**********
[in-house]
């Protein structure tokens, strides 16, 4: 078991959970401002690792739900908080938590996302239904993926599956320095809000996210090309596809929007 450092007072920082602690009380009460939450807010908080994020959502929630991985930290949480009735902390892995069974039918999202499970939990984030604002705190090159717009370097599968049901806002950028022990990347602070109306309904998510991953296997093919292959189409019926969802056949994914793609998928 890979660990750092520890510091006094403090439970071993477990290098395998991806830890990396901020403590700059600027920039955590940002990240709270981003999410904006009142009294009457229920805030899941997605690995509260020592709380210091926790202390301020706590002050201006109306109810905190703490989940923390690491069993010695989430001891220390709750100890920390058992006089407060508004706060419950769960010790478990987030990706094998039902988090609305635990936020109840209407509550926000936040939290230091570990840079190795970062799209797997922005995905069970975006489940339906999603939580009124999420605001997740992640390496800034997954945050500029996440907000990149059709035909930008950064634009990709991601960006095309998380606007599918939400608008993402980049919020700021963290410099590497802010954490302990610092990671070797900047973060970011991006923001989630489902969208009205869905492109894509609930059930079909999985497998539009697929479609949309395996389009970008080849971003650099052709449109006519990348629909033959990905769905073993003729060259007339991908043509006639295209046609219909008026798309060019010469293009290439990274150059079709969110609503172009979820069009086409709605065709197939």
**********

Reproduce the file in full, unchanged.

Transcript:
[in-house]
């Protein structure tokens, strides 16, 4: 078991959970401002690792739900908080938590996302239904993926599956320095809000996210090309596809929007 450092007072920082602690009380009460939450807010908080994020959502929630991985930290949480009735902390892995069974039918999202499970939990984030604002705190090159717009370097599968049901806002950028022990990347602070109306309904998510991953296997093919292959189409019926969802056949994914793609998928 890979660990750092520890510091006094403090439970071993477990290098395998991806830890990396901020403590700059600027920039955590940002990240709270981003999410904006009142009294009457229920805030899941997605690995509260020592709380210091926790202390301020706590002050201006109306109810905190703490989940923390690491069993010695989430001891220390709750100890920390058992006089407060508004706060419950769960010790478990987030990706094998039902988090609305635990936020109840209407509550926000936040939290230091570990840079190795970062799209797997922005995905069970975006489940339906999603939580009124999420605001997740992640390496800034997954945050500029996440907000990149059709035909930008950064634009990709991601960006095309998380606007599918939400608008993402980049919020700021963290410099590497802010954490302990610092990671070797900047973060970011991006923001989630489902969208009205869905492109894509609930059930079909999985497998539009697929479609949309395996389009970008080849971003650099052709449109006519990348629909033959990905769905073993003729060259007339991908043509006639295209046609219909008026798309060019010469293009290439990274150059079709969110609503172009979820069009086409709605065709197939």